The principal aim of vaccination is to reduce clinical signs of the disease, to shorten the convalescent period and to reduce the likelihood or severity of secondary infections. This will lead to improved animal welfare. Reduced nasopharyngeal shedding of virus has important implications for the spread of infection and is certainly the other major target that should be achieved by vaccination. An ideal vaccine should also provide long-term immunity, an efficient memory response and cross-protection from viruses of different strains. The different strategies of vaccination are presented for Equine Influenza, similar approaches have been developed for Equine Herpes Virus-1.
Vaccines against Equine Influenza can be divided into 6 categories.
1. Inert vaccines:
1.1. Inactivated virus vaccine (category 1): Since the introduction of EIV vaccines in the 1960s, the majority of vaccines commercially available have been inactivated whole virus.
- The main advantages of these vaccines are the absence of pathogenicity, virus replication and subsequent spread between hosts. Influenza virus has been traditionally grown in embryonated hens’ eggs for the preparation of these vaccines.
- Viruses were treated with either formaldehyde or b-propriolactone for virus inactivation.
- This inactivated virus is often mixed with an adjuvant that improves the strength and duration of the immune response.
- Protection induced by conventional inactivated EIV vaccines remains constrained by the requirement of a correct match between vaccine and field strains of EIV.
1.2. Sub-unit vaccine (category 2): Numerous split or subunit vaccines have been developed to replace whole inactivated virus vaccines. A split vaccine is obtained by the disintegration of purified virions using detergents (e.g. triton) or ether, substances afterwards removed. Split vaccines contain the same elements than inactivated whole virus vaccines and generally induced similar adverse reaction. Subunit vaccine contains one or more pure or semi-pure antigens, purified from the pathogen or produced by a baculovirus-expression systems using insect cells.
In the last decade, a whole generation of vaccines have been designed to stimulate a virus-specific immune response aimed to mimic immunity induced by natural infection with EIV, to provide a long lasting protection involving both humoral and cellular immune responses, and therefore to minimise the effect of a strain mismatch.
1.3. Immuno-stimulating complex (category 3): Current subunit vaccines against EIV contain purified HA and NA proteins. The main types of vaccines are:
- Immune-stimulating complexes (ISCOM)-based vaccines. ISCOM particles are spontaneously formed cage-like structures resulting from the combination of antigens with cholesterol, phospholipids and Quillaja saponins.
- ISCOMATRIX vaccine, identical to the ISCOM vaccine except the antigen is not bound within the cage structure of the ISCOM.
1.4. DNA vaccine (category 4): Administration of plasmids DNA could results in expression of the encoded antigen gene in situ. DNA vaccination was shown to stimulate a protective influenza-specific immune response in horses, which was not based on the antibody response only, when compared with conventional inactivated virus vaccines. However, studies have shown some variability in the level of protection from clinical signs of disease and the prevention of virus shedding achieved. Furthermore, the method of administration of DNA vaccines (multiple sites of inoculation and multiple injections for each immunisation) is obviously impractical for veterinary practice.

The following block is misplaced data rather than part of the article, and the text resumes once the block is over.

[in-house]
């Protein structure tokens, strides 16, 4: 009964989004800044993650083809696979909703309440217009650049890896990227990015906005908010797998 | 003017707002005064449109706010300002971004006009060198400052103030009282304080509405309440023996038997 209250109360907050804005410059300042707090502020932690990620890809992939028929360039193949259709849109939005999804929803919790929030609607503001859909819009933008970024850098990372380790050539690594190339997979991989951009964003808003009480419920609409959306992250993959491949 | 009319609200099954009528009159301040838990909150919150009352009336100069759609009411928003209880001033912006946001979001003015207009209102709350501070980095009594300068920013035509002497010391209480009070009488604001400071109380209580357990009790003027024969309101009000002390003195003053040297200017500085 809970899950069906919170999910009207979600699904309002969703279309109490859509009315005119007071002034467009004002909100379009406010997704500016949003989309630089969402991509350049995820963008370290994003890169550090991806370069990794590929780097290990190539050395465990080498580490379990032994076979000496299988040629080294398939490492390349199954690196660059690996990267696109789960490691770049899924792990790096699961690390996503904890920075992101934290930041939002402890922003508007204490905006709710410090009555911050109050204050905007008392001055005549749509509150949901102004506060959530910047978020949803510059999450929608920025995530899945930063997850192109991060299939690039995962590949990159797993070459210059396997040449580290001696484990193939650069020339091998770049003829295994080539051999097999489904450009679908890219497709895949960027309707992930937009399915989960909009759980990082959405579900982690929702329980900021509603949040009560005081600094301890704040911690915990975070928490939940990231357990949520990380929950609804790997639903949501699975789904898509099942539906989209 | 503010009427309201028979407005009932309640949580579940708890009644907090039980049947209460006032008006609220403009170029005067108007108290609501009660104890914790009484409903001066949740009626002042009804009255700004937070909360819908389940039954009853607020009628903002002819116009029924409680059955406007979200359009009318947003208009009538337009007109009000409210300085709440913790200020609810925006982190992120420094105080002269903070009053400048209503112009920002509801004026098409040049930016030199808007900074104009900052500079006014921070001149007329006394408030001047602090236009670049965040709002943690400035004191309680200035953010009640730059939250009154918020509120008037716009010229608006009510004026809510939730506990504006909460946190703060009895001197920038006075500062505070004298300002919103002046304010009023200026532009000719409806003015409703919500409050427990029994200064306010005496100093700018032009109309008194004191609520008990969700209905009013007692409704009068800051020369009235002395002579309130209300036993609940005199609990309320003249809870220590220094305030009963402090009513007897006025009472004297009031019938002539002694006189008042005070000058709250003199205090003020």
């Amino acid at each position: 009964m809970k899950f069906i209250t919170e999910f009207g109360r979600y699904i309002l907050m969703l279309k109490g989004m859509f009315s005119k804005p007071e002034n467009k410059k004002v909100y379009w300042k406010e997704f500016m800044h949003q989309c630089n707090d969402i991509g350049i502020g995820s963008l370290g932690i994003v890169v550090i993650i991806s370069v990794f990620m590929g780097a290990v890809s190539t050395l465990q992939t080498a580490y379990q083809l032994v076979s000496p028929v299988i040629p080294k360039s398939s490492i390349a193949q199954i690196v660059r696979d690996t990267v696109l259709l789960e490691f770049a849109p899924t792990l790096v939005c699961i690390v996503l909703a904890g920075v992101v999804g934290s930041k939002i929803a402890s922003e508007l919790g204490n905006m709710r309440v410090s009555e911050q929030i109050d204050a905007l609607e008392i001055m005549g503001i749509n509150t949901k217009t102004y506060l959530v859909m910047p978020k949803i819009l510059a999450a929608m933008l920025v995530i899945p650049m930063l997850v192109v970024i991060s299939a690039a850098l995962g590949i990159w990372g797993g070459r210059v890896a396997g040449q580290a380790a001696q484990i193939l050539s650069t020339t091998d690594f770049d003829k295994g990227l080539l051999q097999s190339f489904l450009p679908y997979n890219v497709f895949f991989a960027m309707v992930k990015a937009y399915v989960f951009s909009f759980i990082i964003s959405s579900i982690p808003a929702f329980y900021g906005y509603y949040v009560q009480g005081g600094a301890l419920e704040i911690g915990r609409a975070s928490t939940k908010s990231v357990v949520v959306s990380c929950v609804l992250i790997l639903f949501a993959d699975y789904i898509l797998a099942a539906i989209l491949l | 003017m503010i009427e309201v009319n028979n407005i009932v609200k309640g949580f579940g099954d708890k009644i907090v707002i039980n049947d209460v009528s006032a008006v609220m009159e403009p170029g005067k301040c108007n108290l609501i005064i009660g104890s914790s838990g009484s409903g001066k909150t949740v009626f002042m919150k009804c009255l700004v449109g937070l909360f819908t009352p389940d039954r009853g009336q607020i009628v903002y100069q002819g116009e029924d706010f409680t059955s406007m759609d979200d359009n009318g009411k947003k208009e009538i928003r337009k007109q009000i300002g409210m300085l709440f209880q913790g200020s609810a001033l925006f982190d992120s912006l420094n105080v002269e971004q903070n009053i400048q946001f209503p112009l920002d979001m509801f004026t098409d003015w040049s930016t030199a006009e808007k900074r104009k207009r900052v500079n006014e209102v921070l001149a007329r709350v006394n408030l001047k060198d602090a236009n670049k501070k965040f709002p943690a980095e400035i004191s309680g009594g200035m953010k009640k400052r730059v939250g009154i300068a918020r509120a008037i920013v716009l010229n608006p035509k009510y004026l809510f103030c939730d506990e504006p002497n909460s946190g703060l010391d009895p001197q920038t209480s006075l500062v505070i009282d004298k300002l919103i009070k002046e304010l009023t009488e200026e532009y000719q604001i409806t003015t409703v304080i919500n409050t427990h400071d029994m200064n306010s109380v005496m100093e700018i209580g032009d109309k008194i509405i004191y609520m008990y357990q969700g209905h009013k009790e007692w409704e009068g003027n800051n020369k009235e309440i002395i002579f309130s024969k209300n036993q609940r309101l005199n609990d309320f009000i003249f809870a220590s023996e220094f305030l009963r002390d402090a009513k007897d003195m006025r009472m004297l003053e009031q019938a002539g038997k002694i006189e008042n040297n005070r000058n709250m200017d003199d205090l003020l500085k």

2. Live vaccines:
A live vaccine is defined as a vaccinal preparation containing live organisms. These organisms can be an attenuated or a modified form of the pathogen itself, or a heterologous organism used as a carrier or vector of the pathogen antigens (live recombinant vector vaccines).
2.1. Live-attenuated virus vaccine (category 5): Immunisation with a live attenuated virus closely mimics natural infection. Antigens are presented to the immune system via both exogenous and endogenous antigen presentation pathways, and vaccines are therefore expected to stimulate an immune response similar to those induced by infection. The live-attenuated virus vaccine against EIV contains a temperature-sensitive (Ts) influenza virus that multiplies efficiently in the cooler environment of the upper respiratory tract where immune responses are induced but does not replicate in the warmer environment of the lower respiratory tract in horses, therefore, avoiding clinical sign of disease.
2.2. Canarypox-based vaccine (category 6): Live recombinant vector vaccines are constructed by inserting selected genes from the pathogen of interest into live, infectious, but non-disease-causing viruses, which may have been genetically modified. With virus-based vector vaccines, viral antigens are expressed and synthesised de novo within the infected cell. Thus, because they are presented via MHC class I (endogenous) and class II (exogenous) antigen-processing routes, the selected viral antigens will stimulate both humoral and cellular immune responses.
A list of currently commercialised vaccines against EIV will be found at http://www.equiflunet.org.uk
Please click the links below to view the vaccine process.